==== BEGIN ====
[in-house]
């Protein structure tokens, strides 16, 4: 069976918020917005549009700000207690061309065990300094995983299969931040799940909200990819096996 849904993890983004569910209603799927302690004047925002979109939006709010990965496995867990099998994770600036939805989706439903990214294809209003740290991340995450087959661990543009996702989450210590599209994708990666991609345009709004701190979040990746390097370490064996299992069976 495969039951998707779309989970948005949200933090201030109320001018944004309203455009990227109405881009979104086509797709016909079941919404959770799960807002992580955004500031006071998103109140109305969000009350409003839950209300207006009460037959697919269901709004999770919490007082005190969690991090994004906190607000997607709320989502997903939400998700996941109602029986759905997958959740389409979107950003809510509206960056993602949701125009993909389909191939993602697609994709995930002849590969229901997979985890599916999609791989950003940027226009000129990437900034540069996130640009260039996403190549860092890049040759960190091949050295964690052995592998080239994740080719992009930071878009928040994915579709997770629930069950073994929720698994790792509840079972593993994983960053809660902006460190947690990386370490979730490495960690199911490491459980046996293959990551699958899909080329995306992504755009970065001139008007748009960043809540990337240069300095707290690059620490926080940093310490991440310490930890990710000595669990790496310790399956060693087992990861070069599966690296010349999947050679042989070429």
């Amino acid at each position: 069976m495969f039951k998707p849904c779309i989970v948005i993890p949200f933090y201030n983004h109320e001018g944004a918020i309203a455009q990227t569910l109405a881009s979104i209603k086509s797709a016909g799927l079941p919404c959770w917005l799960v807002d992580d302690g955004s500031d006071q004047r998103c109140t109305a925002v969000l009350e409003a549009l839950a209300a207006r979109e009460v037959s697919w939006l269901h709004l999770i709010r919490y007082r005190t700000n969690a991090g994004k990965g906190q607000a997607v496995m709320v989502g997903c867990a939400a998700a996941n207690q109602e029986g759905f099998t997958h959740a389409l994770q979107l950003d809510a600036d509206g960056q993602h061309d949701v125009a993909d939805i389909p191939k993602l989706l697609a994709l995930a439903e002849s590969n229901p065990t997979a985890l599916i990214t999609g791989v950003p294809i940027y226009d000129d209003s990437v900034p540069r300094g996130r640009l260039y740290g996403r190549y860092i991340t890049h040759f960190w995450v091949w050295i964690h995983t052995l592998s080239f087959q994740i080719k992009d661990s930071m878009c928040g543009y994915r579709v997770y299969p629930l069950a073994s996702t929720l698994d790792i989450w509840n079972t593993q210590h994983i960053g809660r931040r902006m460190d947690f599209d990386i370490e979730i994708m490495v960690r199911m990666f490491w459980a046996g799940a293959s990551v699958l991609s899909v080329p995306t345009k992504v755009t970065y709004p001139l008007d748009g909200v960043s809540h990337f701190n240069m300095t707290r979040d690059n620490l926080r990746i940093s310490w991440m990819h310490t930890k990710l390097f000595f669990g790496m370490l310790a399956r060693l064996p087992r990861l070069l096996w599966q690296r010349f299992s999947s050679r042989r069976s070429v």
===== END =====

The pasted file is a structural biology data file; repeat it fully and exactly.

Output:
[in-house]
């Protein structure tokens, strides 16, 4: 069976918020917005549009700000207690061309065990300094995983299969931040799940909200990819096996 849904993890983004569910209603799927302690004047925002979109939006709010990965496995867990099998994770600036939805989706439903990214294809209003740290991340995450087959661990543009996702989450210590599209994708990666991609345009709004701190979040990746390097370490064996299992069976 495969039951998707779309989970948005949200933090201030109320001018944004309203455009990227109405881009979104086509797709016909079941919404959770799960807002992580955004500031006071998103109140109305969000009350409003839950209300207006009460037959697919269901709004999770919490007082005190969690991090994004906190607000997607709320989502997903939400998700996941109602029986759905997958959740389409979107950003809510509206960056993602949701125009993909389909191939993602697609994709995930002849590969229901997979985890599916999609791989950003940027226009000129990437900034540069996130640009260039996403190549860092890049040759960190091949050295964690052995592998080239994740080719992009930071878009928040994915579709997770629930069950073994929720698994790792509840079972593993994983960053809660902006460190947690990386370490979730490495960690199911490491459980046996293959990551699958899909080329995306992504755009970065001139008007748009960043809540990337240069300095707290690059620490926080940093310490991440310490930890990710000595669990790496310790399956060693087992990861070069599966690296010349999947050679042989070429």
């Amino acid at each position: 069976m495969f039951k998707p849904c779309i989970v948005i993890p949200f933090y201030n983004h109320e001018g944004a918020i309203a455009q990227t569910l109405a881009s979104i209603k086509s797709a016909g799927l079941p919404c959770w917005l799960v807002d992580d302690g955004s500031d006071q004047r998103c109140t109305a925002v969000l009350e409003a549009l839950a209300a207006r979109e009460v037959s697919w939006l269901h709004l999770i709010r919490y007082r005190t700000n969690a991090g994004k990965g906190q607000a997607v496995m709320v989502g997903c867990a939400a998700a996941n207690q109602e029986g759905f099998t997958h959740a389409l994770q979107l950003d809510a600036d509206g960056q993602h061309d949701v125009a993909d939805i389909p191939k993602l989706l697609a994709l995930a439903e002849s590969n229901p065990t997979a985890l599916i990214t999609g791989v950003p294809i940027y226009d000129d209003s990437v900034p540069r300094g996130r640009l260039y740290g996403r190549y860092i991340t890049h040759f960190w995450v091949w050295i964690h995983t052995l592998s080239f087959q994740i080719k992009d661990s930071m878009c928040g543009y994915r579709v997770y299969p629930l069950a073994s996702t929720l698994d790792i989450w509840n079972t593993q210590h994983i960053g809660r931040r902006m460190d947690f599209d990386i370490e979730i994708m490495v960690r199911m990666f490491w459980a046996g799940a293959s990551v699958l991609s899909v080329p995306t345009k992504v755009t970065y709004p001139l008007d748009g909200v960043s809540h990337f701190n240069m300095t707290r979040d690059n620490l926080r990746i940093s310490w991440m990819h310490t930890k990710l390097f000595f669990g790496m370490l310790a399956r060693l064996p087992r990861l070069l096996w599966q690296r010349f299992s999947s050679r042989r069976s070429v």